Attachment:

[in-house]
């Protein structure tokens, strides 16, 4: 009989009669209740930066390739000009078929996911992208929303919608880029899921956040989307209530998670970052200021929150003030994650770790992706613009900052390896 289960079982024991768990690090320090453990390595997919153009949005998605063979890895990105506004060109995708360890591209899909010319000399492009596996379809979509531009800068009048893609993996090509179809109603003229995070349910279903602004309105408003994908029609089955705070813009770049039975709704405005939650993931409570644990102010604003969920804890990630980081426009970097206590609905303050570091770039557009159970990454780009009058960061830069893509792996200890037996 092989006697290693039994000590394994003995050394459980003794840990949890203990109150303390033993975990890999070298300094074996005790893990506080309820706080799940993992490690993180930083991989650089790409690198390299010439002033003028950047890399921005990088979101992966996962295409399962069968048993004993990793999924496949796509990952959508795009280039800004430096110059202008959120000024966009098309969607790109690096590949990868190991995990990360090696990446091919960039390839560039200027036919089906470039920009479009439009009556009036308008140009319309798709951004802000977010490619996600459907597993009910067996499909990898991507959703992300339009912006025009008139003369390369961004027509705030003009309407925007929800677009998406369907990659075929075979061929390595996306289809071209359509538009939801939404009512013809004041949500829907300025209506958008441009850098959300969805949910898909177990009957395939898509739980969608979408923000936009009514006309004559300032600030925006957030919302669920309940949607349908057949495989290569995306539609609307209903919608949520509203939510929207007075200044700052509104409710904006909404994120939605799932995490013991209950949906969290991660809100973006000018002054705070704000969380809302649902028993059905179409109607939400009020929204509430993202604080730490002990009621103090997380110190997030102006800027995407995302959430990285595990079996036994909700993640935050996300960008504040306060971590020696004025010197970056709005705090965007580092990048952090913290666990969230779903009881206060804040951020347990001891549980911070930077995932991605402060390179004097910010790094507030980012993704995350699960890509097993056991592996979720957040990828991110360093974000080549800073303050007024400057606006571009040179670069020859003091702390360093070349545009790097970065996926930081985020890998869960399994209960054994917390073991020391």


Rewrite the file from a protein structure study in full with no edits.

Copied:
[in-house]
């Protein structure tokens, strides 16, 4: 009989009669209740930066390739000009078929996911992208929303919608880029899921956040989307209530998670970052200021929150003030994650770790992706613009900052390896 289960079982024991768990690090320090453990390595997919153009949005998605063979890895990105506004060109995708360890591209899909010319000399492009596996379809979509531009800068009048893609993996090509179809109603003229995070349910279903602004309105408003994908029609089955705070813009770049039975709704405005939650993931409570644990102010604003969920804890990630980081426009970097206590609905303050570091770039557009159970990454780009009058960061830069893509792996200890037996 092989006697290693039994000590394994003995050394459980003794840990949890203990109150303390033993975990890999070298300094074996005790893990506080309820706080799940993992490690993180930083991989650089790409690198390299010439002033003028950047890399921005990088979101992966996962295409399962069968048993004993990793999924496949796509990952959508795009280039800004430096110059202008959120000024966009098309969607790109690096590949990868190991995990990360090696990446091919960039390839560039200027036919089906470039920009479009439009009556009036308008140009319309798709951004802000977010490619996600459907597993009910067996499909990898991507959703992300339009912006025009008139003369390369961004027509705030003009309407925007929800677009998406369907990659075929075979061929390595996306289809071209359509538009939801939404009512013809004041949500829907300025209506958008441009850098959300969805949910898909177990009957395939898509739980969608979408923000936009009514006309004559300032600030925006957030919302669920309940949607349908057949495989290569995306539609609307209903919608949520509203939510929207007075200044700052509104409710904006909404994120939605799932995490013991209950949906969290991660809100973006000018002054705070704000969380809302649902028993059905179409109607939400009020929204509430993202604080730490002990009621103090997380110190997030102006800027995407995302959430990285595990079996036994909700993640935050996300960008504040306060971590020696004025010197970056709005705090965007580092990048952090913290666990969230779903009881206060804040951020347990001891549980911070930077995932991605402060390179004097910010790094507030980012993704995350699960890509097993056991592996979720957040990828991110360093974000080549800073303050007024400057606006571009040179670069020859003091702390360093070349545009790097970065996926930081985020890998869960399994209960054994917390073991020391």